The myth in the studio with us today: Cloud based SaaS apps are going to break all your security and provisioning protections.
Change is the world’s only constant. Just when you have all the IT systems set up just so, along comes this SaaS thing to knock over your apple cart. Security, provisioning, auditing, and many other apples are just rolling down into the gutter after you had them perched so nicely. That’s the image that many folks have about SaaS apps. It couldn’t be further from the truth. There are many things about SaaS apps and other cloud services that give you better ways to stack your apples. And it’s likely true that the security in SaaS apps is better than a lot of what you have today. SaaS and cloud may actually raise your overall IT quality instead of ruin it.
A big fear people have with SaaS apps is the provisioning and deprovisioning of users and privileges. Since their apps lie outside the normal boundaries of the IT controlled infrastructure, it’s going to be harder to create these links, right? And since these Silicon Valley cool kids don’t play by the big enterprise rules, they aren’t going to have all the mechanisms traditional, on premise applications had to make these processes easier, right? No. On both counts. Hooking applications up to provisioning systems has always been challenging. Unless you’re lucky enough to be completely centralized, it’s likely a challenge to make any links in your organization. In fact, many folks I’ve spoken to feel like talking to the internet is easier than talking across internal networks. One thing in the fears about the SaaS apps provisioning challenges is right, though. There are little to know standards in place. But here’s the thing: it’s not like there were standards for the on premise apps anyway. Identity experts talk about “the connector problem” for a good reason. But most vendors have cranked out SFDC connectors that are just as reliable as any PeopleSoft connector. And, unlike the big, on premise players, SaaS apps are working on a true standard called SCIM that is coming along nicely. So by this time next year they may be ahead of the game.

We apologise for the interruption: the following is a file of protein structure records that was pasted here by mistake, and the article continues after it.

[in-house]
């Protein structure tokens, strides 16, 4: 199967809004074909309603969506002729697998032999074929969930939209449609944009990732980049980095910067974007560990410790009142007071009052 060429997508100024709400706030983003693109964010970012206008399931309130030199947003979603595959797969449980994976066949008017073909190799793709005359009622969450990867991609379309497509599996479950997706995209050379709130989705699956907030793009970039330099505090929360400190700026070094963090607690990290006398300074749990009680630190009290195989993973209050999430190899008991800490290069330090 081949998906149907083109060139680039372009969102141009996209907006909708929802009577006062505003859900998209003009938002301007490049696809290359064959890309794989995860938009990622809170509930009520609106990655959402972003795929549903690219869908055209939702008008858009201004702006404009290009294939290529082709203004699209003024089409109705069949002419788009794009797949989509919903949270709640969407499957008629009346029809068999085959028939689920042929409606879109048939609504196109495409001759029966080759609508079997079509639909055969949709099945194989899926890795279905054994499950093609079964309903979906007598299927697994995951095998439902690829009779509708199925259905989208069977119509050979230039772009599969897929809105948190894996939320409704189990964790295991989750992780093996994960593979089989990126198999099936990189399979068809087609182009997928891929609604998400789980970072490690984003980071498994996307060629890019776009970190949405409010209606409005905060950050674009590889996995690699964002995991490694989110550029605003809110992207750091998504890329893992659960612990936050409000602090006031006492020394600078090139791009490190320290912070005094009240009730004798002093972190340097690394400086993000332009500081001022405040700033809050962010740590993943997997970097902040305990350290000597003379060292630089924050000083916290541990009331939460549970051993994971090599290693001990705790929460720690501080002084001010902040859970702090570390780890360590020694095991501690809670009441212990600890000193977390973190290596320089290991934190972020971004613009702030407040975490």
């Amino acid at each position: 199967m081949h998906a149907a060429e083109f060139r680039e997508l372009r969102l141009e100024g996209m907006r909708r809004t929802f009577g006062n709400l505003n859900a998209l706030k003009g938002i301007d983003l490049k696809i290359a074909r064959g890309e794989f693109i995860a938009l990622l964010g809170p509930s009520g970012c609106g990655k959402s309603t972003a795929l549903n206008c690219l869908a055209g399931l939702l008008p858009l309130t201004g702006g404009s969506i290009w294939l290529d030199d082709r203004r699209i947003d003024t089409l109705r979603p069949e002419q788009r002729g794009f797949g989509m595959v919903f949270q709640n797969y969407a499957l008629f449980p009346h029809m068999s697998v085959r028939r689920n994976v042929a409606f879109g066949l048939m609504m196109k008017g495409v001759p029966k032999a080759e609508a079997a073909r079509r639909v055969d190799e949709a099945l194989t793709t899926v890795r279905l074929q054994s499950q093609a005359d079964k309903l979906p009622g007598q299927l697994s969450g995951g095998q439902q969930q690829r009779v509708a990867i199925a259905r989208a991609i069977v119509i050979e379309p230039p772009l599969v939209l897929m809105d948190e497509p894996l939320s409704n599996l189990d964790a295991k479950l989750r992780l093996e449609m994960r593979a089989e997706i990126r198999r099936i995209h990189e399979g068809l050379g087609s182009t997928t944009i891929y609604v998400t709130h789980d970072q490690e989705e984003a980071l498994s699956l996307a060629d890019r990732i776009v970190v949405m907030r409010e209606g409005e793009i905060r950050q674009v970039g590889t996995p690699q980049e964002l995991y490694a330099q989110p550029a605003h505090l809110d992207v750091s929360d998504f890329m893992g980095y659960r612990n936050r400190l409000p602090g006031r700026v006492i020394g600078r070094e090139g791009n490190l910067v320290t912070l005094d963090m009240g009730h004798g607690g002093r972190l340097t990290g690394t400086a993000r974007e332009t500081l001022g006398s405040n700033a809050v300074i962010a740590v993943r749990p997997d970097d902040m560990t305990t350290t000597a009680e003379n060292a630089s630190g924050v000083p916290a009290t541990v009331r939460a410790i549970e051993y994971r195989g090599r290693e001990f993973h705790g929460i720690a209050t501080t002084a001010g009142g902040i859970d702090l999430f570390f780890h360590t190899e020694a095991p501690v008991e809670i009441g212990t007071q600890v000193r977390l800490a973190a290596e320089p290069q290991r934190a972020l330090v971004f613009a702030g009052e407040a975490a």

The other big fear is around the overall security of SaaS apps in the cloud. Surely they can’t be as well secured as the applications in our highly protected data centers? I’m betting that a few moments of sober reflection on the assumption in that last question will bring you to where I need you to be for this point to be clear. Go ahead. Close your eyes and think about it a moment. If that’s not doing anything for you, then consider a few questions. Do you have a team of professional researchers looking into how to fit more encryption into your networks without any performance impact? Do you have complete control of every piece of code in your infrastructure down to the last mile? Do you have the leverage with your vendors of being one of the largest players in the business in order to get them to move on fixing every fault your team of crack security people finds in any software you use? Do you have the ability to position security to the business as something that can increase revenues? SaaS players tend to have all of that and more on their side. Does that mean they are perfectly secure? Of course not. No such thing. But it does seem to me that they have a very good head start on the problem, and that they’re better off than most of the people I speak to fighting their way upstream to fund and maintain security.
So don’t fear the SaaS. Of course bringing in a new application causes new complexities. Of course anything you do for the first time you will have some new challenges to face. But this new turf is not trudging off into the valley of the damned. It’s just hopping the fence into the neighbor’s yard. It’s not your place, but they might have a pool and good snacks. So give it a try.